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In the 1920s, the heyday of amusement parks, there were over 2,000 parks throughout the United States. Today, there are less than 500, and few have attractions that are over 95 years old. Built in 1902, the Leap-The-Dips roller coaster in Pennsylvania was placed on the National Register of Historic Places in March of 1991 and was given National Landmark status in June of 1996.

In the action thriller Enemy of the State (1998) starring Will Smith, the exploding building in the movie was, in fact, the late Dr Pepper plant in Baltimore.

In the city of Washington D.C., no building may be built taller than the Washington Monument.

In the early 1950s, Denver architect Temple H. Buell, often called the "Father of the Mall," conceived and built one of the first shopping malls in the United States: the Cherry Creek Mall

In the nation's quest to keep things new, Japan's traditional shrine at Ise is torn down every twenty years. It is rebuilt so that it will always remain always in the same condition.

In the original architectural design, the French Cathedral of Chartes had six spires. (It was built with two spires).

It has been a papal tradition since 1857 to visit the Roman statue of the immaculate Mary on December 8th and crown it with a garland of flowers. Following this act by the Pope, the faithful then place flowers at the base of the column in homage to Jesus' mother. Designed by Luigi Poletti and located in Rome's Spanish Square, the structure is an ancient Roman column topped by a statue of Mary, in honor of her Immaculate Conception. Pope John Paul II was the first to pay homage.

The world's largest art gallery is the Winter Palace and Hermitage in St. Petersburg, Russia. Visitors would have to walk 15 miles to see the 322 galleries which house nearly 3 million works of art.

The World's Largest Catsup Bottle stands proudly next to Route 159, just south of downtown Collinsville, Illinois. This unique, 170-foot-tall water tower was built in 1949 by W.E. Caldwell Company for the G.S. Suppiger catsup bottling plant. In 1995, due largely to the efforts of the Catsup Bottle Preservation Group, this piece of local history was saved from demolition and beautifully restored to its original appearance.

The Hoover Dam was built to last 2,000 years. The concrete in it will not even be fully cured for another 500 years.

The world's largest coffee pot is located in Davidson, Saskatchewan. It measures 24 feet (7.3 meters) tall, is made of sheet metal, and could hold 150,000 8-ounce cups of coffee.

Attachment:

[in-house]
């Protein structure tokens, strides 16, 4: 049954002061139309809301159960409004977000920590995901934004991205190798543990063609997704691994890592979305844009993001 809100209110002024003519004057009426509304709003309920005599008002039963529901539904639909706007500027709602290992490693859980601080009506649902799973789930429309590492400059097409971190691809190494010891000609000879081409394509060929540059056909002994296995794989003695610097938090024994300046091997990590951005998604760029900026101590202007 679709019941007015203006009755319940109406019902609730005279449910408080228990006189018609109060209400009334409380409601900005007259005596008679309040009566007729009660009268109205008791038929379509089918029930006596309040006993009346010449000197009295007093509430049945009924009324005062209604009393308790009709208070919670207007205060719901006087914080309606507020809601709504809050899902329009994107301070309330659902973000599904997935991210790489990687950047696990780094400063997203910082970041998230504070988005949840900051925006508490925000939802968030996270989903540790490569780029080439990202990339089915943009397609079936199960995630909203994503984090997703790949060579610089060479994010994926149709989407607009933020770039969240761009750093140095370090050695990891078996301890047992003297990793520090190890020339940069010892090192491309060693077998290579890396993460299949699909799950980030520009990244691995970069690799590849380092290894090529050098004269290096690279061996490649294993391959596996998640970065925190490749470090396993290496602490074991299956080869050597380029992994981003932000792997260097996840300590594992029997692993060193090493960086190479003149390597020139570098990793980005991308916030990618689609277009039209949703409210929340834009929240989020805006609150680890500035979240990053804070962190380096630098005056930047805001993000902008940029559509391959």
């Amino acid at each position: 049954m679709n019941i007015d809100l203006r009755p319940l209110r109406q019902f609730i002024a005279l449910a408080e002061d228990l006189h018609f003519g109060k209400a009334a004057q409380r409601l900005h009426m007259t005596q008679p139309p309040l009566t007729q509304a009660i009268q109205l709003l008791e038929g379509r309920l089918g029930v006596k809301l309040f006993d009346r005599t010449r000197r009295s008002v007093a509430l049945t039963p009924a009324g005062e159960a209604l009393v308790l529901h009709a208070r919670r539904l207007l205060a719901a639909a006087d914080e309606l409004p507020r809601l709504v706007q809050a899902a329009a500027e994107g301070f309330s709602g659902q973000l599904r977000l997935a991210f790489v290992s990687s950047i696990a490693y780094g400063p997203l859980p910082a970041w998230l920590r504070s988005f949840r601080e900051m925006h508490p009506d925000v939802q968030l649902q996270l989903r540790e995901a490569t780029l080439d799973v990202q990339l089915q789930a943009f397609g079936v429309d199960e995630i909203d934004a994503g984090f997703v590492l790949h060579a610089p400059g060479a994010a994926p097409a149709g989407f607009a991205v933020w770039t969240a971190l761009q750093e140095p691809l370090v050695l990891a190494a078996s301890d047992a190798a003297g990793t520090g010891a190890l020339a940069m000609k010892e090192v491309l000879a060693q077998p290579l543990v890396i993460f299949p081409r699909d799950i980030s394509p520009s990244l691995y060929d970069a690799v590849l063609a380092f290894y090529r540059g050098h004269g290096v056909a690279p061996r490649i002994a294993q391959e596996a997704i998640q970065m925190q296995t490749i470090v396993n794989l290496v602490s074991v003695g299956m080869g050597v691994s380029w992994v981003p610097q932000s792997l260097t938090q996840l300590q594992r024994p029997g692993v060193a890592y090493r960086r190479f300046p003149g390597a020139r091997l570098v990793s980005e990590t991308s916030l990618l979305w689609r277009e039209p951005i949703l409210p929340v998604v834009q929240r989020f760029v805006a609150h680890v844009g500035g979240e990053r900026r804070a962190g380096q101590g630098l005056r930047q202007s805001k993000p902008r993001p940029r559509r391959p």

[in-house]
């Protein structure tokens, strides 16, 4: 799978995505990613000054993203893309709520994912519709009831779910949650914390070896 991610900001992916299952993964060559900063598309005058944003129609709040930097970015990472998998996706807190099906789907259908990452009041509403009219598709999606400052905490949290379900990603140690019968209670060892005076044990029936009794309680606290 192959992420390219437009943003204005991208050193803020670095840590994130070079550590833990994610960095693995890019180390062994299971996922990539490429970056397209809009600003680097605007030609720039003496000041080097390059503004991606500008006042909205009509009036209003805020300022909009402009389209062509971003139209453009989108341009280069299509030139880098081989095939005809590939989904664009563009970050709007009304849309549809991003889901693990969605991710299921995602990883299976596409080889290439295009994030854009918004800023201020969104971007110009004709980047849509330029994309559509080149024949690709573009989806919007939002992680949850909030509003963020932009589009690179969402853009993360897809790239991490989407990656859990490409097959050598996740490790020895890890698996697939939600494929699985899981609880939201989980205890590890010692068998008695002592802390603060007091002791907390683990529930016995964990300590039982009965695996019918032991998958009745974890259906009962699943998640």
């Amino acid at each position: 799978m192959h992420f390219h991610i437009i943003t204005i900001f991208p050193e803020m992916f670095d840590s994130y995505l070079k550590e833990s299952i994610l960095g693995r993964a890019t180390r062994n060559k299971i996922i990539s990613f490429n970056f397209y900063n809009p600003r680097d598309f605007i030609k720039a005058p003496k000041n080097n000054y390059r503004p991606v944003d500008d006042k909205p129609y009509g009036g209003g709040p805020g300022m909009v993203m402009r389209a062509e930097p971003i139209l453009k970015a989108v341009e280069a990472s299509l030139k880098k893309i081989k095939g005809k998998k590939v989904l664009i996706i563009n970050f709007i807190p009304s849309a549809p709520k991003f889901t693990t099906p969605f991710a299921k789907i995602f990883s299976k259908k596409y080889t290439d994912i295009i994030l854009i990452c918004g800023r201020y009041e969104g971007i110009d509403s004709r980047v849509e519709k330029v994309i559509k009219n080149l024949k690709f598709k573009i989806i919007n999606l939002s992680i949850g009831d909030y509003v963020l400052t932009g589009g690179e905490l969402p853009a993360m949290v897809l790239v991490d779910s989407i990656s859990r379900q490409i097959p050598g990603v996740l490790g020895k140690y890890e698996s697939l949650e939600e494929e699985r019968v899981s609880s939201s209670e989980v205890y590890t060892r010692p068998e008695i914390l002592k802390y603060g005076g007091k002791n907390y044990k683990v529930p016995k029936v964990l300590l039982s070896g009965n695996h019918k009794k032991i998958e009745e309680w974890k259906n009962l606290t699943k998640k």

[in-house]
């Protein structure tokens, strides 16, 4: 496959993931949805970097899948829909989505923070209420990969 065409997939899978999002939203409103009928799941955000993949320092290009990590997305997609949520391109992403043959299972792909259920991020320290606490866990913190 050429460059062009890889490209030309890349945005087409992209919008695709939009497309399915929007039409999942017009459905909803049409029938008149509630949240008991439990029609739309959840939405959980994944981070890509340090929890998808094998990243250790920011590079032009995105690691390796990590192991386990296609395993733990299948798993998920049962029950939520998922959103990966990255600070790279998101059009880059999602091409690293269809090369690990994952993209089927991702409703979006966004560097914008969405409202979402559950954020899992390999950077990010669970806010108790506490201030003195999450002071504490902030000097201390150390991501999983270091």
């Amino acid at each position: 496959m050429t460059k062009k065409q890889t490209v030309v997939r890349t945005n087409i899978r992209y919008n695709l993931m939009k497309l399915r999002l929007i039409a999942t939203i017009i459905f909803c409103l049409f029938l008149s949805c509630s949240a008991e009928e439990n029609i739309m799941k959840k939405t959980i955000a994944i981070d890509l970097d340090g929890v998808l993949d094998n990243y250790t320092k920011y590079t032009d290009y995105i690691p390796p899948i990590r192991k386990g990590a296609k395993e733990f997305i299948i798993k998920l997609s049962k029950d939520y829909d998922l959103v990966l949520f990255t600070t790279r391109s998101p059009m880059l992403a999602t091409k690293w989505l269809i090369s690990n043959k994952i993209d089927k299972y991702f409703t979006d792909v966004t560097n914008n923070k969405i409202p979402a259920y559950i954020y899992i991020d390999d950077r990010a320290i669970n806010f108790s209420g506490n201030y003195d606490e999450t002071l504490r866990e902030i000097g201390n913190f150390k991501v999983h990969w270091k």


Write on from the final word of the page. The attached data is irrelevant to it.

The 1,340-foot-long wall that gave New York's Wall Street its name was only 12 feet tall. It was erected in 1653 by Dutch colonists to protect against their enemies.

The huge marble dome on top of the State Capitol of Rhode Island was the first of its kind in the United States.

The world's largest Gothic cathedral is in New York City. It is the Cathedral of St. John the Divine on Amsterdam Avenue and 112th Street. The cathedral measures 601 feet long, 146 feet wide, and has a transept measuring 320 feet from end to end.

The 8,000-ton cooling system of Bank One Ballpark in Phoenix is the equivalent of air conditioning for more than 2,500 typical Arizona homes.

The Jif plant in Lexington, Kentucky, is reportedly the largest peanut butter factory in the world.

The Abbey of Gethsemani was founded by a group of forty-five Trappist monks who left their flourishing order in western France, and settling in Kentucky on December 21, 1848. The abbey is now the site for the manufacturing of world-famous fruitcake, cheese, and fudge.

The Jumbotron scoreboard at the SkyDome in Toronto, Ontario, measures 33 feet by 115 feet and has 420,000 light bulbs, the largest scoreboard in the world. Home of the Toronto Blue Jays, the SkyDome has a 348-room hotel located in center field. Seventy of those rooms have views of the field. The apex of the retracted dome is 310 feet, making it the tallest in Major League baseball. The SkyDome opened in 1989.

The world's longest suspension bridge opened to traffic on April 5, 1998. The 3,911-meter (12,831-foot) Akashi Kaikyo Bridge is 580 meters (1,900 feet) longer than the Humber Bridge in England, the previous record holder.

The alteration of the architectural appearance of a city by the construction of skyscrapers and high-rise buildings is known as "Manhattanization." The term refers to the New York borough Manhattan.

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